By Genevieve Taylor
Let’s start with the rules. Always build a two-level fire so you can adjust heat levels. Don’t use too much charcoal. The thicker the meat, the lower the cooking temperature. A reverse sear (start low, end high) is a good technique for thicker meats. Pick flavorful cuts of beef, such as flank steak. Move steaks around on the grill so the whole surface gets nicely browned. Meats will never come up to room temperature if left on the counter. Dry brining is easier and works as well as wet brining. And feel free to put pots and pans on your grill. Got it? With “Seared,” British barbecue expert Genevieve Taylor gets the basics right, but also offers a fresh take on the classics. Burgers can be jazzed up with grated halloumi and date syrup or chorizo and pork. Try flank steak stuffed with nduja, prosciutto and Parmesan, or pork belly with gochujang. Taylor is big on grilling sausages and cooking meatballs directly on the grill grates, and she has no fear of calling for oxtail, goat or pig cheeks. She first got into the habit of outdoor cooking when preparing meals for her family—doing it outside made it easier and more fun. So, why not take a page from “Seared” and do more of our meals on the grill? Seems like good advice.
By Jess Damuck
These days, if one asks, “What is a salad?” the answer is going to be unsatisfying because almost anything can be salad, whether it contains meat, dairy, fruit, nuts, greens or vegetables, and whether the ingredients are raw, cooked, charred or roasted. The good news is that most of us need to up our salad game. You can add burrata to peas or other veggies. You can start off by charring leeks or asparagus. You can make dressings with turmeric and tahini. You can mix raw Brussels sprouts with roasted. You can crisp prosciutto to add texture. You can pair chicory with persimmons. You can even go back to the classics, such as Waldorf salad or salade Niçoise and do them better. I am not a fan of scannable QR codes for playlists for making salads—one feature of “Salad Freak”—but, then again, I only listen to Italian opera, jazz and the Grateful Dead, so do as you like. But if you want to jazz up your salad repertoire beyond a soundtrack, “Salad Freak” is a good place to start.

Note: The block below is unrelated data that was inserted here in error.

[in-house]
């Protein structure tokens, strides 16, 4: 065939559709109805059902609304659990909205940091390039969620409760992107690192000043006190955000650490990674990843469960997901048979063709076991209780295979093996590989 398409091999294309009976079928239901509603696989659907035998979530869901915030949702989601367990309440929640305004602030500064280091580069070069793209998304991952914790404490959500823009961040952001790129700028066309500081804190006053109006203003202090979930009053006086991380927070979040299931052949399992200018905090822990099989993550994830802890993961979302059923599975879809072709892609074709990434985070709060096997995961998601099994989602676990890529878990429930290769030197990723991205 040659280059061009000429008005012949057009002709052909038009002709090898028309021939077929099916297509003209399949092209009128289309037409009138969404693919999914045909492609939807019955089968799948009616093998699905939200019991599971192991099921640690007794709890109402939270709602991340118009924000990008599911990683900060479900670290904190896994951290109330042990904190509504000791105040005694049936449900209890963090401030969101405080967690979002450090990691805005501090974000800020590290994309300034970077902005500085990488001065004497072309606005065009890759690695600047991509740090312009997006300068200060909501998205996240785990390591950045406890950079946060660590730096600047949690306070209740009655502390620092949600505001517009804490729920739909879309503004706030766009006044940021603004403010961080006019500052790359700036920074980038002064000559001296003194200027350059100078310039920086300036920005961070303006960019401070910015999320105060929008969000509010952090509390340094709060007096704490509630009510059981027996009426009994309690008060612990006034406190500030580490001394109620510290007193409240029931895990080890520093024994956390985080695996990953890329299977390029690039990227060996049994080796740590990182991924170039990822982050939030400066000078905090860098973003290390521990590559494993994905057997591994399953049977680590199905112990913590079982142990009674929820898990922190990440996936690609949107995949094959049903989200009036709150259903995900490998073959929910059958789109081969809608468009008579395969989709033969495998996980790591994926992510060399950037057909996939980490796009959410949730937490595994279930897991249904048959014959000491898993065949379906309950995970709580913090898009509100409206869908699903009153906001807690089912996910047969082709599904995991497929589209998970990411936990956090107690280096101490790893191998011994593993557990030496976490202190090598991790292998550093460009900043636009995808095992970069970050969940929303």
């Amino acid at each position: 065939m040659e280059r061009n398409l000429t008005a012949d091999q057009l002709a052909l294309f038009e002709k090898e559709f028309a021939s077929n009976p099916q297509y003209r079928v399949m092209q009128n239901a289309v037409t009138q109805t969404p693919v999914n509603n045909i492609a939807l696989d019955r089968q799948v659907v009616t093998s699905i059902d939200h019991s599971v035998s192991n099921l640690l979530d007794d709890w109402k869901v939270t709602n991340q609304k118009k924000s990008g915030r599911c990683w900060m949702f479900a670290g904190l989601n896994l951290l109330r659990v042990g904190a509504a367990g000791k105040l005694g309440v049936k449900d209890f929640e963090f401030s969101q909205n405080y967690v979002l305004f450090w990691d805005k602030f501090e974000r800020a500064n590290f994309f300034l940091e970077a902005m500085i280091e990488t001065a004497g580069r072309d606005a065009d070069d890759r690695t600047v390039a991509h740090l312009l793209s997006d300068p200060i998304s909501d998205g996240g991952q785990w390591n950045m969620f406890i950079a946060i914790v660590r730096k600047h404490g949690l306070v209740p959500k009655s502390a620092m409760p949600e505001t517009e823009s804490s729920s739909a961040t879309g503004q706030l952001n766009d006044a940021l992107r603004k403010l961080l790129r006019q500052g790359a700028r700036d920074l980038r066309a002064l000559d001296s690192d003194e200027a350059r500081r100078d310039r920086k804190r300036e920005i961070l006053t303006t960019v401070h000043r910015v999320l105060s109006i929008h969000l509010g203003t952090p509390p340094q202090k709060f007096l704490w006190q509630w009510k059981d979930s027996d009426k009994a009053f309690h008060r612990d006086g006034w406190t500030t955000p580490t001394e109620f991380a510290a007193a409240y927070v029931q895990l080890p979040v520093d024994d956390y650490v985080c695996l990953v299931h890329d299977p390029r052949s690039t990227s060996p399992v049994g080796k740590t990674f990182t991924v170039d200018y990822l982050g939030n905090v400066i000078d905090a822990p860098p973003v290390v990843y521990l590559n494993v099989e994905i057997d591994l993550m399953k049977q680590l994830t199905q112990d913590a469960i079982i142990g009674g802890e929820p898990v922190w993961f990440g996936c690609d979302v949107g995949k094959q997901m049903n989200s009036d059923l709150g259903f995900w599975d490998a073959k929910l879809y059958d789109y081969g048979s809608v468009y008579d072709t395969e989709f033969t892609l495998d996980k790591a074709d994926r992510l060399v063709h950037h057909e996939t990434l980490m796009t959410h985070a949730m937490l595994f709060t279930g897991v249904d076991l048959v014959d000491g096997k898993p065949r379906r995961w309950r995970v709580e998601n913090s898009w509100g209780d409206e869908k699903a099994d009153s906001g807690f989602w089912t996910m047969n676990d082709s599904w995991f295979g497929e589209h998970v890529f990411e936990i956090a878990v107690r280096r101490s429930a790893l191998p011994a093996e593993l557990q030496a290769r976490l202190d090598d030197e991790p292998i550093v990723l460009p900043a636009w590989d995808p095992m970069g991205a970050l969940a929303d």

By Don and Petie Kladstrup
Charles Heidsieck introduced hard-drinking Americans to the pleasures of Champagne in the mid-19th century through a mixture of bravado, salesmanship and publicity. Known as “Champagne Charlie,” Heidsieck was a marketing whiz: When faced with the problem of fake Champagne—a majority of the so-called Champagne sold in America was in fact ersatz—he used a massive newspaper advertising campaign to promote his own high-quality brand. It worked so well that instead of a bottle of Champagne, people started ordering a bottle of “Charles.” But his story grew very dark, very quickly. After discovering that his distributors had swindled him, he went south to collect what he was owed. In New Orleans, Union General Benjamin Butler arrested him as a spy. From there, he was transported to a Louisiana prison in the Mississippi Delta, rife with alligators, snakes and yellow fever. By the time Lincoln had him released, Heidsieck’s business had gone under. He fled to New York, where there was an assassination attempt, perhaps organized by the vengeful Butler. In a final incredible twist, the brother of the sales agent who had cheated him left him the deeds to vast tracts of land in Denver as recompense. This windfall helped, but the huge debt that resulted from his failed enterprise was not fully paid until 40 years later, eight years after his death. A riveting story of where the Old World meets the New, with elements of punishment, revenge, honor and redemption. And all of this caused by a passion for bubbly!
Hear interviews with Genevieve Taylor, Jess Damuck and Don and Petie Kladstrup at 177milkstreet.com/radio.